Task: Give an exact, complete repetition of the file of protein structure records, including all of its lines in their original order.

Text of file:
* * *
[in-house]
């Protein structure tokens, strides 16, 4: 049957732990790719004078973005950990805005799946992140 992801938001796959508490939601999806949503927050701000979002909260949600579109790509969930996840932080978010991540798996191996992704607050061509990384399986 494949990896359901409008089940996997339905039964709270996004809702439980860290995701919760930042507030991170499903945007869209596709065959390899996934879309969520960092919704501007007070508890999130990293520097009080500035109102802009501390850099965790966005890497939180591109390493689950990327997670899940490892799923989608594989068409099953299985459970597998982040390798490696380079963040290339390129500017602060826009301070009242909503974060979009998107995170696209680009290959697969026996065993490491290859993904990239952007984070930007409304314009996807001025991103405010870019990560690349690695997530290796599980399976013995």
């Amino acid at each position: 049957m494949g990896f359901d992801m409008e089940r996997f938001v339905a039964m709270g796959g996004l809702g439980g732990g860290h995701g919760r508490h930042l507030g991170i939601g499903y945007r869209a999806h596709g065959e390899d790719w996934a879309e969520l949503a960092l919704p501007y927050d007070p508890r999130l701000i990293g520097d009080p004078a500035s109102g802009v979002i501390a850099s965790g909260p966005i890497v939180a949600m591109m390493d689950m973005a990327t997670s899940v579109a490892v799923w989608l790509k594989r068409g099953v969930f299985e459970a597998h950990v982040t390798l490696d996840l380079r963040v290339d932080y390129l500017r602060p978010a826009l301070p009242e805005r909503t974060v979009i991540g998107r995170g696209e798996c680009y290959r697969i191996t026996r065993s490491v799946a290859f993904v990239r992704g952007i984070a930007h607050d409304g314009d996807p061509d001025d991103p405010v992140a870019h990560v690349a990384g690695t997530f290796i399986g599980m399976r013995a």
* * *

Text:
[in-house]
């Protein structure tokens, strides 16, 4: 049957732990790719004078973005950990805005799946992140 992801938001796959508490939601999806949503927050701000979002909260949600579109790509969930996840932080978010991540798996191996992704607050061509990384399986 494949990896359901409008089940996997339905039964709270996004809702439980860290995701919760930042507030991170499903945007869209596709065959390899996934879309969520960092919704501007007070508890999130990293520097009080500035109102802009501390850099965790966005890497939180591109390493689950990327997670899940490892799923989608594989068409099953299985459970597998982040390798490696380079963040290339390129500017602060826009301070009242909503974060979009998107995170696209680009290959697969026996065993490491290859993904990239952007984070930007409304314009996807001025991103405010870019990560690349690695997530290796599980399976013995």
């Amino acid at each position: 049957m494949g990896f359901d992801m409008e089940r996997f938001v339905a039964m709270g796959g996004l809702g439980g732990g860290h995701g919760r508490h930042l507030g991170i939601g499903y945007r869209a999806h596709g065959e390899d790719w996934a879309e969520l949503a960092l919704p501007y927050d007070p508890r999130l701000i990293g520097d009080p004078a500035s109102g802009v979002i501390a850099s965790g909260p966005i890497v939180a949600m591109m390493d689950m973005a990327t997670s899940v579109a490892v799923w989608l790509k594989r068409g099953v969930f299985e459970a597998h950990v982040t390798l490696d996840l380079r963040v290339d932080y390129l500017r602060p978010a826009l301070p009242e805005r909503t974060v979009i991540g998107r995170g696209e798996c680009y290959r697969i191996t026996r065993s490491v799946a290859f993904v990239r992704g952007i984070a930007h607050d409304g314009d996807p061509d001025d991103p405010v992140a870019h990560v690349a990384g690695t997530f290796i399986g599980m399976r013995a």